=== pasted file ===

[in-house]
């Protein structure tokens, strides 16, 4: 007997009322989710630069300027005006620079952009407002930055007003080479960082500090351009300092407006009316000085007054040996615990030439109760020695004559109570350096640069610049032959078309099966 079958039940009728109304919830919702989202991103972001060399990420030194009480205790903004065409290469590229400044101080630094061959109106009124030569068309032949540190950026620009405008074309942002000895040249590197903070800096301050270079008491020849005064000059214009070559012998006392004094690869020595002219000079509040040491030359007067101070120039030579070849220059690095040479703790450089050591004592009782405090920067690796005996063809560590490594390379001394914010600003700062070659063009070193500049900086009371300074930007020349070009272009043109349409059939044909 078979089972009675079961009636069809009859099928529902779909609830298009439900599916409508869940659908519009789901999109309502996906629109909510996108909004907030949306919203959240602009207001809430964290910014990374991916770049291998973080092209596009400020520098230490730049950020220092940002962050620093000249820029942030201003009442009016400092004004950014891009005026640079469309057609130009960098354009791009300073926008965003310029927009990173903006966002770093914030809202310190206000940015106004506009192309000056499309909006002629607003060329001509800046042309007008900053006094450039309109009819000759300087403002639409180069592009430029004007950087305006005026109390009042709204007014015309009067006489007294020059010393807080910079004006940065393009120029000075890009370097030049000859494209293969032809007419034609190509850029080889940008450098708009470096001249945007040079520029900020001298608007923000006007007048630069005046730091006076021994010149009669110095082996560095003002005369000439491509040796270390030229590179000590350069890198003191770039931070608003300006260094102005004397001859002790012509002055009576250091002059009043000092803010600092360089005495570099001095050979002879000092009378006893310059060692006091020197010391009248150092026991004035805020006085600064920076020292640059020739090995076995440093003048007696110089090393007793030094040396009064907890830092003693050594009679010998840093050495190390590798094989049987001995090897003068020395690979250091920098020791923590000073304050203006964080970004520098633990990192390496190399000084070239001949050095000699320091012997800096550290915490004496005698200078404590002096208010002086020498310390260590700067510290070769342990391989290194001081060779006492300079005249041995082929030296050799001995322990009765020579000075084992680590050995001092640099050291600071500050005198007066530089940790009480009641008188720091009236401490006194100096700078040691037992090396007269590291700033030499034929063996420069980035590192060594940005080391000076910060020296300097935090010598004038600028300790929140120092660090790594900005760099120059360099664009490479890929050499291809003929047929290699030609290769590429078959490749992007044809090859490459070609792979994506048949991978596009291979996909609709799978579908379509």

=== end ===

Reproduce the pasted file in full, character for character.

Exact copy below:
[in-house]
């Protein structure tokens, strides 16, 4: 007997009322989710630069300027005006620079952009407002930055007003080479960082500090351009300092407006009316000085007054040996615990030439109760020695004559109570350096640069610049032959078309099966 079958039940009728109304919830919702989202991103972001060399990420030194009480205790903004065409290469590229400044101080630094061959109106009124030569068309032949540190950026620009405008074309942002000895040249590197903070800096301050270079008491020849005064000059214009070559012998006392004094690869020595002219000079509040040491030359007067101070120039030579070849220059690095040479703790450089050591004592009782405090920067690796005996063809560590490594390379001394914010600003700062070659063009070193500049900086009371300074930007020349070009272009043109349409059939044909 078979089972009675079961009636069809009859099928529902779909609830298009439900599916409508869940659908519009789901999109309502996906629109909510996108909004907030949306919203959240602009207001809430964290910014990374991916770049291998973080092209596009400020520098230490730049950020220092940002962050620093000249820029942030201003009442009016400092004004950014891009005026640079469309057609130009960098354009791009300073926008965003310029927009990173903006966002770093914030809202310190206000940015106004506009192309000056499309909006002629607003060329001509800046042309007008900053006094450039309109009819000759300087403002639409180069592009430029004007950087305006005026109390009042709204007014015309009067006489007294020059010393807080910079004006940065393009120029000075890009370097030049000859494209293969032809007419034609190509850029080889940008450098708009470096001249945007040079520029900020001298608007923000006007007048630069005046730091006076021994010149009669110095082996560095003002005369000439491509040796270390030229590179000590350069890198003191770039931070608003300006260094102005004397001859002790012509002055009576250091002059009043000092803010600092360089005495570099001095050979002879000092009378006893310059060692006091020197010391009248150092026991004035805020006085600064920076020292640059020739090995076995440093003048007696110089090393007793030094040396009064907890830092003693050594009679010998840093050495190390590798094989049987001995090897003068020395690979250091920098020791923590000073304050203006964080970004520098633990990192390496190399000084070239001949050095000699320091012997800096550290915490004496005698200078404590002096208010002086020498310390260590700067510290070769342990391989290194001081060779006492300079005249041995082929030296050799001995322990009765020579000075084992680590050995001092640099050291600071500050005198007066530089940790009480009641008188720091009236401490006194100096700078040691037992090396007269590291700033030499034929063996420069980035590192060594940005080391000076910060020296300097935090010598004038600028300790929140120092660090790594900005760099120059360099664009490479890929050499291809003929047929290699030609290769590429078959490749992007044809090859490459070609792979994506048949991978596009291979996909609709799978579908379509």